To make matters worse, “insider attacks” against U.S. and Afghan forces have more than doubled, according to SIGAR. Instances of Afghan soldiers turning their weapons on their allies, also known as “green-on-blue attacks,” rose from 26 in 2016 to 54 between January 1 and August 15 of this year. The vast majority being Afghan troops, potentially secretly recruited by insurgents, turning on their fellow Afghan comrades.
A chart shows the number of weapons released in U.S. airstrikes between January 2012 and July 2017. President Donald Trump wants to accelerate the fight against the Taliban and ISIS in Afghanistan, but the U.N. has criticized the U.S.-led campaign for rising civilian casualties. U.S. Air Forces Central Command/Reuters
In August, President Donald Trump announced his new strategy for the prolonged war he often criticized his predecessors over before running for office himself. He vowed to renounce nation-building and focusing on “killing terrorists.” He also declared that the government would cut back on transparency over previously public figures such as troop levels. The Pentagon did reveal later that month a count of about 11,000 U.S. troops in Afghanistan, a number significantly higher than the 8,400 cap established by the Obama administration.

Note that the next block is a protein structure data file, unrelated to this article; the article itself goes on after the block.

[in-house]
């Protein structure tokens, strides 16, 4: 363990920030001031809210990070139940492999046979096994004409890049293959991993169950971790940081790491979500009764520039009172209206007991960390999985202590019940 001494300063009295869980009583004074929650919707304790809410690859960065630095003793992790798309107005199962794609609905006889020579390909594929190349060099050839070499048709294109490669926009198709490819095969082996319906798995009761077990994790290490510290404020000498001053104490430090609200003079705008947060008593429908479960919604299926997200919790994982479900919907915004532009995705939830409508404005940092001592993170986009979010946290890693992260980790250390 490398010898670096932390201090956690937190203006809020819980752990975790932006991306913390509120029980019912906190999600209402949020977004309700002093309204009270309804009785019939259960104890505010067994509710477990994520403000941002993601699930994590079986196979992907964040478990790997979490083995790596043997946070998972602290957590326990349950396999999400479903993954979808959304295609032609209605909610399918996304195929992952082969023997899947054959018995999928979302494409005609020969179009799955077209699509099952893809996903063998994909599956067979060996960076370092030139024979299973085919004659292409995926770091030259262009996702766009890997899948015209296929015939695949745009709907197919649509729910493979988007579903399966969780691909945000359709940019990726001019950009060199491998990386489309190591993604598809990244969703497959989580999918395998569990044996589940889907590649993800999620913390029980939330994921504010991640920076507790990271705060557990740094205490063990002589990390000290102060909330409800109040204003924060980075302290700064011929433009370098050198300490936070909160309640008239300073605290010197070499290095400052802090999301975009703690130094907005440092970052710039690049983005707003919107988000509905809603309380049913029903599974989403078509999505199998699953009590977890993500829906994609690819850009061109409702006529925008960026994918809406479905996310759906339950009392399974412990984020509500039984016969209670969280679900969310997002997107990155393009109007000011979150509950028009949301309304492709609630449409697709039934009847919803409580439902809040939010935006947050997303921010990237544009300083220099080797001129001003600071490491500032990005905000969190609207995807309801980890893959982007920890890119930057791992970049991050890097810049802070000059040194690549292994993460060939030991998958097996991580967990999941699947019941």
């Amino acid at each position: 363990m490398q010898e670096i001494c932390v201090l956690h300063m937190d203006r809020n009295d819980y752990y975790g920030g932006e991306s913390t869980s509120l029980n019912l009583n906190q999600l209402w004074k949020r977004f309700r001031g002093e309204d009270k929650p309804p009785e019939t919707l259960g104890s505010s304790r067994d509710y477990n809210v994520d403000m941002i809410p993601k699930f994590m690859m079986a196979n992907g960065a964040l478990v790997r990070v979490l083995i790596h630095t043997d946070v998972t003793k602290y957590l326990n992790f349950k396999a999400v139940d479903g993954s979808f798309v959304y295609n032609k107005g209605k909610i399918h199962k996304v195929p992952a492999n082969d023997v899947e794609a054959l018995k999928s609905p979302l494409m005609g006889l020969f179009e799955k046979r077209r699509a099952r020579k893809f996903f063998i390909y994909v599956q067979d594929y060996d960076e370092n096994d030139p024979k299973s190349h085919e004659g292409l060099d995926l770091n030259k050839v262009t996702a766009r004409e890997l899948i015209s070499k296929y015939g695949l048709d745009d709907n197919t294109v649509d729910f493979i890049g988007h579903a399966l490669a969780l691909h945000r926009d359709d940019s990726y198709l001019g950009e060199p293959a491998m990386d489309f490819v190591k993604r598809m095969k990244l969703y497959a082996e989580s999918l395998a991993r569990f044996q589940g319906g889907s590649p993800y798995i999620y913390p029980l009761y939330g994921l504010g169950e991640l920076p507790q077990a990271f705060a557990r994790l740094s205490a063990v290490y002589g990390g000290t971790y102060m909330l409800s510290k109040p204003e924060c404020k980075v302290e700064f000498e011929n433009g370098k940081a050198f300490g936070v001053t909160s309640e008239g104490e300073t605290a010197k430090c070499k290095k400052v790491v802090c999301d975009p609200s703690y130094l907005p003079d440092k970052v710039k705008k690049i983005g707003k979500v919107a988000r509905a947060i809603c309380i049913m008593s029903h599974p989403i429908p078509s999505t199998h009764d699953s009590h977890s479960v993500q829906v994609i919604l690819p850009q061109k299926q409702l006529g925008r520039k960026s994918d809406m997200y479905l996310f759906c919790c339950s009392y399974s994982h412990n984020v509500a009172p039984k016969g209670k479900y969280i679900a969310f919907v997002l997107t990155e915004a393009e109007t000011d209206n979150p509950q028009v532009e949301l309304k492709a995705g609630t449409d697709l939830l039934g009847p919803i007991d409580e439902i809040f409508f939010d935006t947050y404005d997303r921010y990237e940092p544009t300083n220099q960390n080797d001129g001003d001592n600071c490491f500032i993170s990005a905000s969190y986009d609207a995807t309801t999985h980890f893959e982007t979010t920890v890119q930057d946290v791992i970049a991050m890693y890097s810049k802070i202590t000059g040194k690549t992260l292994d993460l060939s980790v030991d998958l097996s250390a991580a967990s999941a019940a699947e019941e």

The results of Trump’s handling of the war in Afghanistan so far have been controversial. Defense Secretary James Mattis told the Senate Armed Services Committee earlier this month that “during these recent months, there have been fewer civilian casualties as a result of coalition operations.”
The U.N. Assistance Mission in Afghanistan, however, offered a different view in its badessment published late last month. It found a 52 percent increase in civilian deaths attributed to the U.S.-led coalition, a figure with which the U.S. military “strongly disagreed,” according to SIGAR.